Laurie Kain Hart. Time, Religion, and Social Experience in Rural Greece. Lanham, Md.: Rowman & Littlefield, 1992.
If you ask a priest in a Greek Orthodox village to explain his religion to you, the chances are that he won’t open a Bible and tell you about the Roman Road or the Four Spiritual Laws. Instead, he will probably invite you into his church and show you around. He will explain the importance of the iconostasis and who the icons are of. Then he would tell you about the order of service and show you the prayer books he uses. Give him enough time and he will probably tell you about the different feasts of the church, and the rituals for funerals and baptisms. I would like to think that this is because at the heart of Greek Orthodoxy lies not doctrine, but worship. That would be the beautiful, theologically correct answer. But when the local priest in Zarakas, a village in the Peloppenese, used this method to introduce Laurie Kain Hart to Greek Orthodox Christianity in 1983 it may not have been because he had thought deeply about how to catechize anthropologists. According to the 1979 census, Hart tells us, “out of a total of 8,000 priests, 650 possessed theology degrees from a university; 2,300 had two years of theological training at a major seminary; 2,900 had only secondary education with courses in theology at a minor seminar; and 1,400 were ordained before World War Two when only elementary school education was required.”
The picture of Greek Orthodoxy that Hart presents in Time, Religion, and Social Experience in Rural Greece (1992) is one of deeply held beliefs accompanied by very little actual knowledge about Christianity. “Orthodoxy is, essentially, learned through the calendar and through biography,” Hart writes. By biography, she means biographies of saints like the Virgin Mary, whose life is played out as “annunciation, birth, presentation (initiation), death, ascension.” Each of the festivals surrounding these events reminds us that God came to earth, became man and died to save us. So as to bring this message to mind as profoundly as possible, it is reinforced with food. One looks forward to Easter for the lamb, and if you’re lucky, you remember that the lamb has something to do with the Lamb of God who died for the sins of the world.
Whether or not you keep the fasts in Zarakas probably depends on whether you are male or female. Hart says, “Although families will come to the liturgy together at important holy days and although older men will often attend church regularly on their own, it is the responsibility of the women of the family to go to church and to carry out religious duties. Women and girls are expected to go to church, married men may or may not attend. … There is no particular expectation that men should make a show of religious devotion. … Women care for the domestic icons, and it women who, as the cooks of the household, organize and keep the fasts. It is quite acceptable for a woman to keep the fast herself and cook meat for her husband. This is the principle of delegation in Orthodoxy which also applies to nuns and monks; the religious work of the monasteries is carried out for the sake of the world, and women follow the fast as representatives of the family.”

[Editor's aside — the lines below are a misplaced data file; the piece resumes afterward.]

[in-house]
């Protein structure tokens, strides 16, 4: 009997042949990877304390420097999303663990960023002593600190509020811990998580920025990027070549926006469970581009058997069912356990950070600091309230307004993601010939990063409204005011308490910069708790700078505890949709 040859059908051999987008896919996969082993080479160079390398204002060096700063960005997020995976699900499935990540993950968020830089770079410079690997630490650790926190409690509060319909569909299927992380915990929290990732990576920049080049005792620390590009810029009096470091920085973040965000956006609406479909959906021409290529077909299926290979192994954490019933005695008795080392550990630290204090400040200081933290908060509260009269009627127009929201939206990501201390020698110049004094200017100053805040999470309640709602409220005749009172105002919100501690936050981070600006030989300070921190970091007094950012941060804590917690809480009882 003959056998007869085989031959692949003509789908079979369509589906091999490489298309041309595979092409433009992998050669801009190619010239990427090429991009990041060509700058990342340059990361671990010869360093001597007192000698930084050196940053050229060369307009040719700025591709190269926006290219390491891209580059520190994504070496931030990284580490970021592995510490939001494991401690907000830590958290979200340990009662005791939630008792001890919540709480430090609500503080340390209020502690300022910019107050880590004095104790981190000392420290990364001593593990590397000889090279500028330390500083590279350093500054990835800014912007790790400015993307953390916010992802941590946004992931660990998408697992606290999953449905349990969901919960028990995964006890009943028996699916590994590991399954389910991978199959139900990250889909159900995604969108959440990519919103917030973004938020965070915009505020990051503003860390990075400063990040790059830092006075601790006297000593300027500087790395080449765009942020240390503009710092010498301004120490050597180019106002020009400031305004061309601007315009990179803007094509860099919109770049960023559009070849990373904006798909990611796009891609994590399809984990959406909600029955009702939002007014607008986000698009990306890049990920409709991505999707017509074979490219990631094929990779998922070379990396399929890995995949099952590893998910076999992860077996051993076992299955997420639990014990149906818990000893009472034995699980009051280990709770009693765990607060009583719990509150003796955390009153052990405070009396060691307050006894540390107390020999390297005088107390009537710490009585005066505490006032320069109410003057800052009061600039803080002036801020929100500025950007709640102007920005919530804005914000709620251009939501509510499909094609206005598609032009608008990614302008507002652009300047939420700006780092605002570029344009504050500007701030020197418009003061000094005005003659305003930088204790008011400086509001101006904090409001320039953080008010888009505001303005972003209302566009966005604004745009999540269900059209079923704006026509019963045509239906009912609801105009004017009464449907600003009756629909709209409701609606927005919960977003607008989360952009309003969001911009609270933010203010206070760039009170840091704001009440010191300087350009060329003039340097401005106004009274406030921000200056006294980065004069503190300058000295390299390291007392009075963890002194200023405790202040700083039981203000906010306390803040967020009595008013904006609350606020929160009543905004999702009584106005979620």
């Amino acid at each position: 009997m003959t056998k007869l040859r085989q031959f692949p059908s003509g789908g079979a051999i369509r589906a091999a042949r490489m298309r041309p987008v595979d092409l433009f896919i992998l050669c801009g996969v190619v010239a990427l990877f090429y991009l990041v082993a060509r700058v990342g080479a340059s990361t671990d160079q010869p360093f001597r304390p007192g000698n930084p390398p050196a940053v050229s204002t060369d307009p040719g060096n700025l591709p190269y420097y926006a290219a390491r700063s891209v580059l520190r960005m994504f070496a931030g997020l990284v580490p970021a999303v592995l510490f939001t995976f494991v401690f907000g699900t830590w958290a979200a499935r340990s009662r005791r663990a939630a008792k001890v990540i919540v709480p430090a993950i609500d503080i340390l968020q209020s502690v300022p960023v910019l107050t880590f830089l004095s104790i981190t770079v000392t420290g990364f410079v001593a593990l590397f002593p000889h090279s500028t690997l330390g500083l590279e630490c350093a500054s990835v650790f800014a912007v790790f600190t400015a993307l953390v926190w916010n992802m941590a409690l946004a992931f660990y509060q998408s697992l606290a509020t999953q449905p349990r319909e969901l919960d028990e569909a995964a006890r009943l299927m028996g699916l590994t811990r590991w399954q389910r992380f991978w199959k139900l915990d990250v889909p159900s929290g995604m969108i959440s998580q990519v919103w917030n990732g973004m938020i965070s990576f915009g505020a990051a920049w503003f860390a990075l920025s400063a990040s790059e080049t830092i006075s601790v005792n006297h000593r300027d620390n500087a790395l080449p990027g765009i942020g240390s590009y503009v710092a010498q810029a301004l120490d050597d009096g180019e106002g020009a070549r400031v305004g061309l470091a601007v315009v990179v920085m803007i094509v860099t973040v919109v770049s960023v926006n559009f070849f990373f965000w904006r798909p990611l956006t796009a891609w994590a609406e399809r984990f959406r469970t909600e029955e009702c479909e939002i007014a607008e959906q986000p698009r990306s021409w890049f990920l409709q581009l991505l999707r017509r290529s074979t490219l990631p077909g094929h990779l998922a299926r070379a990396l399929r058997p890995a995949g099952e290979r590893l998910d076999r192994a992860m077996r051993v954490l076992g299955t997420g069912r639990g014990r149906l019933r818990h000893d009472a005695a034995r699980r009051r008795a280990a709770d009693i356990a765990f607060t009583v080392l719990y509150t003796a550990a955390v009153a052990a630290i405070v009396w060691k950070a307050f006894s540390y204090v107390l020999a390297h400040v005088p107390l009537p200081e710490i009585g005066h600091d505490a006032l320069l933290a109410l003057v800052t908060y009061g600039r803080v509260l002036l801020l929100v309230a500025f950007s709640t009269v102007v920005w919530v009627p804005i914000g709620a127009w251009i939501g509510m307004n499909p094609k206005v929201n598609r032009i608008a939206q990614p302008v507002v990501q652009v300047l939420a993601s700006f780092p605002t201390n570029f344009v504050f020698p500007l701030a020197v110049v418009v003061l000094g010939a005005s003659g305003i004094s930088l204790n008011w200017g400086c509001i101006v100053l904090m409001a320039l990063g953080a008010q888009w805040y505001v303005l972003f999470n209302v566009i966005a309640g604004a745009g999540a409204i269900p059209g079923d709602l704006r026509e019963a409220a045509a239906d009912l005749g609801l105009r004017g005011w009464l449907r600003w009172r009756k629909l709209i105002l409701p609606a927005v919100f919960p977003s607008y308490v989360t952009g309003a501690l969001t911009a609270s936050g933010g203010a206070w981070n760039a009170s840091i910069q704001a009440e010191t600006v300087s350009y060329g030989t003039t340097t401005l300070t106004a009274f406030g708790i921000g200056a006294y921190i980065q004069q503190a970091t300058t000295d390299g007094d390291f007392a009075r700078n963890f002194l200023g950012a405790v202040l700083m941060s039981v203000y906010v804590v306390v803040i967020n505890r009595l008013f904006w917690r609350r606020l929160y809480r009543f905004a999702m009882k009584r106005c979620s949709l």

The Lord’s Supper lies at the heart of the Orthodox liturgy, but most villagers don’t take that either. This is not because they don’t believe it is important. Far from it. The Eucharist is so sacred, and preparation for it through confession is so crucial, that most people are afraid to receive it more than once a year. Only children eat the body and drink the blood on a regular basis. This attitude towards the Lord’s Supper hints at what it means that so few people actively participate in church rituals. What it DOESN’T mean is that few people believe in God. In a Greek village, lack of church attendance is no barometer of faith. What it does mean is that people can cherish deeply held beliefs without being able to articulate them through doctrinal formulations or perform them in public.
Villagers in Zarakas say that women wear their faith “on the outside,” meaning that presumably because men’s faith is less public it is no less sincere. But if it is not important to behave religiously and if one can heave faith without being able to explain it, what DO you have to have to be a believer? Hart’s answer is community. As long as you are part of the village community, celebrate the name days, and respect the priest, you belong to the local religious community too. And belonging, not performing, is what matters in this beautiful little Greek village.